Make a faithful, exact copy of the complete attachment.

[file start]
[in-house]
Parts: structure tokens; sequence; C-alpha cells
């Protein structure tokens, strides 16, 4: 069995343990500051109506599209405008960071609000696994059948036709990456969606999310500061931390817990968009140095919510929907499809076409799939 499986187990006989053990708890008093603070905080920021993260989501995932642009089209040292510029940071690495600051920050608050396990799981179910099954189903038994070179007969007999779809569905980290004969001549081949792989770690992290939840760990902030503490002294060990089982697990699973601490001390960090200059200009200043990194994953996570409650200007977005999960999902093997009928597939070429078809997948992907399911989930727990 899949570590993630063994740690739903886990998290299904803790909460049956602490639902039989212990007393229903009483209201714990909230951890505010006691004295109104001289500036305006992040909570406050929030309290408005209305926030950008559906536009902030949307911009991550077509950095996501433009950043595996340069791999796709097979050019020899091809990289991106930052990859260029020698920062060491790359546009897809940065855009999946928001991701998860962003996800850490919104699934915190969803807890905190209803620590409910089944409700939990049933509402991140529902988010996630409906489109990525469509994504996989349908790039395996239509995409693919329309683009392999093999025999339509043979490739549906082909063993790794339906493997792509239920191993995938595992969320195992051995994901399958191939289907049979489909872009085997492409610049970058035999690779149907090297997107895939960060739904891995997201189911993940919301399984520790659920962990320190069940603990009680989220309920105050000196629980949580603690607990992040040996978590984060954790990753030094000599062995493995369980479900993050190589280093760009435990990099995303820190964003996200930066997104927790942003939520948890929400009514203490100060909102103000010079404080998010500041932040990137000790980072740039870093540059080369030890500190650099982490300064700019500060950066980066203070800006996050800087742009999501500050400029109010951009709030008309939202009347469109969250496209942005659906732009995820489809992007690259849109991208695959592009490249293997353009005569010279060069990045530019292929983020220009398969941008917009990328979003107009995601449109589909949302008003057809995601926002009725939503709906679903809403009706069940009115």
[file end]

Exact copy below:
[in-house]
Parts: structure tokens; sequence; C-alpha cells
């Protein structure tokens, strides 16, 4: 069995343990500051109506599209405008960071609000696994059948036709990456969606999310500061931390817990968009140095919510929907499809076409799939 499986187990006989053990708890008093603070905080920021993260989501995932642009089209040292510029940071690495600051920050608050396990799981179910099954189903038994070179007969007999779809569905980290004969001549081949792989770690992290939840760990902030503490002294060990089982697990699973601490001390960090200059200009200043990194994953996570409650200007977005999960999902093997009928597939070429078809997948992907399911989930727990 899949570590993630063994740690739903886990998290299904803790909460049956602490639902039989212990007393229903009483209201714990909230951890505010006691004295109104001289500036305006992040909570406050929030309290408005209305926030950008559906536009902030949307911009991550077509950095996501433009950043595996340069791999796709097979050019020899091809990289991106930052990859260029020698920062060491790359546009897809940065855009999946928001991701998860962003996800850490919104699934915190969803807890905190209803620590409910089944409700939990049933509402991140529902988010996630409906489109990525469509994504996989349908790039395996239509995409693919329309683009392999093999025999339509043979490739549906082909063993790794339906493997792509239920191993995938595992969320195992051995994901399958191939289907049979489909872009085997492409610049970058035999690779149907090297997107895939960060739904891995997201189911993940919301399984520790659920962990320190069940603990009680989220309920105050000196629980949580603690607990992040040996978590984060954790990753030094000599062995493995369980479900993050190589280093760009435990990099995303820190964003996200930066997104927790942003939520948890929400009514203490100060909102103000010079404080998010500041932040990137000790980072740039870093540059080369030890500190650099982490300064700019500060950066980066203070800006996050800087742009999501500050400029109010951009709030008309939202009347469109969250496209942005659906732009995820489809992007690259849109991208695959592009490249293997353009005569010279060069990045530019292929983020220009398969941008917009990328979003107009995601449109589909949302008003057809995601926002009725939503709906679903809403009706069940009115």